After dropping the kids at school this morning, I had to drive downtown to go to a dental appointment so I turned on some music and lost myself in my thoughts as I drove. Last weekend, I went to Chicago with Deborah to do strategic planning for VillageQ but we also took some time to drink bourbon and discuss my book. She had read it, had detailed notes on the manuscript and wanted to talk about it. I wanted to talk about it and didn't want to talk about it because writing a memoir feels indulgent at times so talking about that memoir feels even more so. But Deborah is persistent. Notice I didn't say patient because her response to my deflections was consistently, "Shut up and listen to me." And I did - I listened.
When it comes to writing, I understand the minutiae. I am the kind of person who will stand in a forest and describe the dappled light on the bark of a walnut tree rather than tell you there is a bulldozer 100 feet ahead in shadows ready to raze the forest. There is work to be done with my manuscript that will require me to step away from the beauty of the light and peek into the shadows.
And I was doing that this morning - visiting memories, trying to find the emotional truth in them, attempting to understand how I can paint them in words - and as you might imagine, this made me more pensive than usual. When I get like that, I need small things in life to smack me in the head and make me laugh. Thankfully, the universe provides.
When I arrived at my appointment this morning, the dentist called my name and I followed her and she turned a corner quickly and ran right into a wall. Hard. I laughed - not nervously or subtly - but with my head thrown back, my loud laughter filling the hallway. Had she been mortified, the moment would have been ruined but she laughed too and said something awkward and then we both laughed. After the appointment, I thanked her for making my day and she thanked me for laughing with her. We both smiled and shook our heads, "What a day..." she said and I agreed. And it was only 10 a.m.
When I got home, I decided to walk down to the park to see a tree with leaves that have already changed to vibrant oranges and reds. The sun was shining and the sky was that clear blue that inspires me to say "thank you" aloud and the tree was calling me forward. I wanted to sit quietly and take a picture of it because I love Fall and days like this are my perfect days. When I got there, there was a woman with her toddler under the tree and they were gathering the colored leaves that had already fallen on the ground and tossing them above their heads and...I was annoyed. I know...you expected that I might smile and reflect on my own children and maybe even tie that reflection to the tree itself - changing seasons and all that. But no, I could only think about how this woman and her kid were hogging the tree and wrecking my Instagram shot. I waited. They continued to romp around in the leaves. I waited some more. More romping. I walked further into the park and then turned back. Still romping. I finally resigned myself to the fact that they were going to romp in those leaves like there was no tomorrow so I snapped two pictures, barely able to crop them out. As I walked away, I could hear their laughter and I hated them a little bit for ruining my moment and then I realized that I am a horrible person. Who hates romping and laughter? And I started to laugh too because I was being crazy, because I still think that I have control over anything, because life is humbling.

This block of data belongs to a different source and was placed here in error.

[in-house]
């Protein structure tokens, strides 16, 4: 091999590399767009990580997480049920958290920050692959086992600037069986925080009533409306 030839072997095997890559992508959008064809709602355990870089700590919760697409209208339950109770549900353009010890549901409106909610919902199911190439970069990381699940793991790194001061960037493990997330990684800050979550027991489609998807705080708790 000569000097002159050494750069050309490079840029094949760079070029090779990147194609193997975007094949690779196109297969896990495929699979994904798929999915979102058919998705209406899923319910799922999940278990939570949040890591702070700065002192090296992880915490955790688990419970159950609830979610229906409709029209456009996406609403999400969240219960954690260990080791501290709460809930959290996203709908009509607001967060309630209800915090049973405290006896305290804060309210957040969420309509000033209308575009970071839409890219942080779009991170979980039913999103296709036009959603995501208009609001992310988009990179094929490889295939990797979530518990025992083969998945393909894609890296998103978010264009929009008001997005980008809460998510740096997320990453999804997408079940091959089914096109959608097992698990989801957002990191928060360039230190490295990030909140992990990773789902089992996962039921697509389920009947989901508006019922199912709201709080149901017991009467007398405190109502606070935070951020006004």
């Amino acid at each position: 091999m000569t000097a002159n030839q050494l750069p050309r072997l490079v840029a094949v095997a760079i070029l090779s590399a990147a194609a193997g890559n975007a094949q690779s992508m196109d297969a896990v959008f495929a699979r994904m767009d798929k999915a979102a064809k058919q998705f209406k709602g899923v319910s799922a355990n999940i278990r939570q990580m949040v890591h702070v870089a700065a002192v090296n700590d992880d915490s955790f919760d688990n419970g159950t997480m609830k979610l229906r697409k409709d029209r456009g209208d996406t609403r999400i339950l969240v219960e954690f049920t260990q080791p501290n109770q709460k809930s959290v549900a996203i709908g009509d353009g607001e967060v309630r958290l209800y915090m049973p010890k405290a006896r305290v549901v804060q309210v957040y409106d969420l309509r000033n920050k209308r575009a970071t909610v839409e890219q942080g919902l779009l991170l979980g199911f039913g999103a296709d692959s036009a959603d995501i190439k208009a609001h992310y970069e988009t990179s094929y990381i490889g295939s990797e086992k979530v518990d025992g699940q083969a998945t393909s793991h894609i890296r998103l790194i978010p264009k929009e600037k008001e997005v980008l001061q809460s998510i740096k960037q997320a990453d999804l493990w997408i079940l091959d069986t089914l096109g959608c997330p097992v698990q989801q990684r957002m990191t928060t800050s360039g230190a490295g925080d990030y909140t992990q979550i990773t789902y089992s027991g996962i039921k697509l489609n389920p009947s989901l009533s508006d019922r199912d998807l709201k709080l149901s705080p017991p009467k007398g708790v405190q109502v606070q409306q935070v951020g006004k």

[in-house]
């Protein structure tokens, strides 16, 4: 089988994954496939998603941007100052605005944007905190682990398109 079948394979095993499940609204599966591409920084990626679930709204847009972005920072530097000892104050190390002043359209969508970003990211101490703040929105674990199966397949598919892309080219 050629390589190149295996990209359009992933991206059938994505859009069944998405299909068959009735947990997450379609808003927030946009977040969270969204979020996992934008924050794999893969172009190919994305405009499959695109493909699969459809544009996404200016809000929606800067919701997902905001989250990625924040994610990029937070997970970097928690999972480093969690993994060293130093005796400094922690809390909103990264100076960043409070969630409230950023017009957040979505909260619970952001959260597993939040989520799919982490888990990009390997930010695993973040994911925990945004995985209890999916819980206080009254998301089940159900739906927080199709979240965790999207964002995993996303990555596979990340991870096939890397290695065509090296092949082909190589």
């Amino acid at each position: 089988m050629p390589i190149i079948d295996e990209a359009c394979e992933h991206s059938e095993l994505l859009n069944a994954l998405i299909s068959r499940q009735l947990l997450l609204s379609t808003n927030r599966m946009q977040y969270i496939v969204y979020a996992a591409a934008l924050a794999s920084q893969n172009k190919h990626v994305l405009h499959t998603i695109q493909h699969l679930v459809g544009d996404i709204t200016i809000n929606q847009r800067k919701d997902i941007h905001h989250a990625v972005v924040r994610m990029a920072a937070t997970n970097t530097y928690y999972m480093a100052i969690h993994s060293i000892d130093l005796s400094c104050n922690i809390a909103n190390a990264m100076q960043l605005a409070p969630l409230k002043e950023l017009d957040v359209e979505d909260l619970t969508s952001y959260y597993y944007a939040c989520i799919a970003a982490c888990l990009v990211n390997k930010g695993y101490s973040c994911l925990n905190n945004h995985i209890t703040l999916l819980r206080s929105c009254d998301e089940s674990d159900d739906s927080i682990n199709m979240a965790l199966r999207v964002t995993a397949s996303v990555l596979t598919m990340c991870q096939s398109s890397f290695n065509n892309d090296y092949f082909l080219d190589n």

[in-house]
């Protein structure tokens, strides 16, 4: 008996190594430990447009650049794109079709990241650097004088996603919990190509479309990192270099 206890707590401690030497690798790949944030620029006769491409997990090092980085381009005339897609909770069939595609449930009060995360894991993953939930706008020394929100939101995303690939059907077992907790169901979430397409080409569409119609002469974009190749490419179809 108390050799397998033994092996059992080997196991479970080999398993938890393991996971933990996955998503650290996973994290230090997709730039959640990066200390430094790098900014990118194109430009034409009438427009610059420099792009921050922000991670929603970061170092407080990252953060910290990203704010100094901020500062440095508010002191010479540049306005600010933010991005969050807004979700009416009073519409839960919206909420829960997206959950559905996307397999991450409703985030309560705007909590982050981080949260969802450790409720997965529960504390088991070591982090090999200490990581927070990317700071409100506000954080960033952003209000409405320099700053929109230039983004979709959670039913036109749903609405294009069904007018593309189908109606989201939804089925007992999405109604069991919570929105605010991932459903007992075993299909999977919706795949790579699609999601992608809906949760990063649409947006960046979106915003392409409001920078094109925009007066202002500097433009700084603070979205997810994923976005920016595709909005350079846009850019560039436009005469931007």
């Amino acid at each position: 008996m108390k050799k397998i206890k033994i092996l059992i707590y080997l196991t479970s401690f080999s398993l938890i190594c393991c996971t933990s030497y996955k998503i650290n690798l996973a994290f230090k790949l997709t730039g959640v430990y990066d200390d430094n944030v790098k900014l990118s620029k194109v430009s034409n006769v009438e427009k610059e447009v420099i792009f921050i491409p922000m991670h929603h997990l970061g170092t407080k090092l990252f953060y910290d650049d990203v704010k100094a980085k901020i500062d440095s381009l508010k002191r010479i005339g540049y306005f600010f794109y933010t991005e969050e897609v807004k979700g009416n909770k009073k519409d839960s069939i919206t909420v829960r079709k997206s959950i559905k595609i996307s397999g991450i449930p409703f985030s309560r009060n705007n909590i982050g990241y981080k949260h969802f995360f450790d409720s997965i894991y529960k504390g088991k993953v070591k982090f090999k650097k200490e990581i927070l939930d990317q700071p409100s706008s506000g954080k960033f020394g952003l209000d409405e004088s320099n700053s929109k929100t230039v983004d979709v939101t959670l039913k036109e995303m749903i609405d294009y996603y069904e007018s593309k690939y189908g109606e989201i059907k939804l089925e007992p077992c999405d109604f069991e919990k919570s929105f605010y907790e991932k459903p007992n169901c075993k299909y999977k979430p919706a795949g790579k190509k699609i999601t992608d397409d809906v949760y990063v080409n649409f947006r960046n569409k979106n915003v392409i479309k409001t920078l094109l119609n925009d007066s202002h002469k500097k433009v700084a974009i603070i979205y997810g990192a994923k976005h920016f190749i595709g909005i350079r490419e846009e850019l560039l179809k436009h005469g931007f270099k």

And just now, I got a Facetime call from Deborah and her son, Levi, popped into the frame to show me a bag of slime that looked like the product of a really bad sinus infection. He went outside to play and then came back in to show us that his hands were completely covered in slime and he couldn't get it off and I laughed and then suggested that he use soap and water and he came back to show us that his hands were still covered in slime and the towel was now covered in slime and I thought of The Cat in the Hat and the ring in the tub and I laughed even harder.
Life is ridiculous - perfectly so - and I'm thankful for that. I'm thankful for people who walk into walls, for the ability to laugh at myself, for Fall, for friends and slime and for the giant latte I am going to get after I hit publish. Cheers.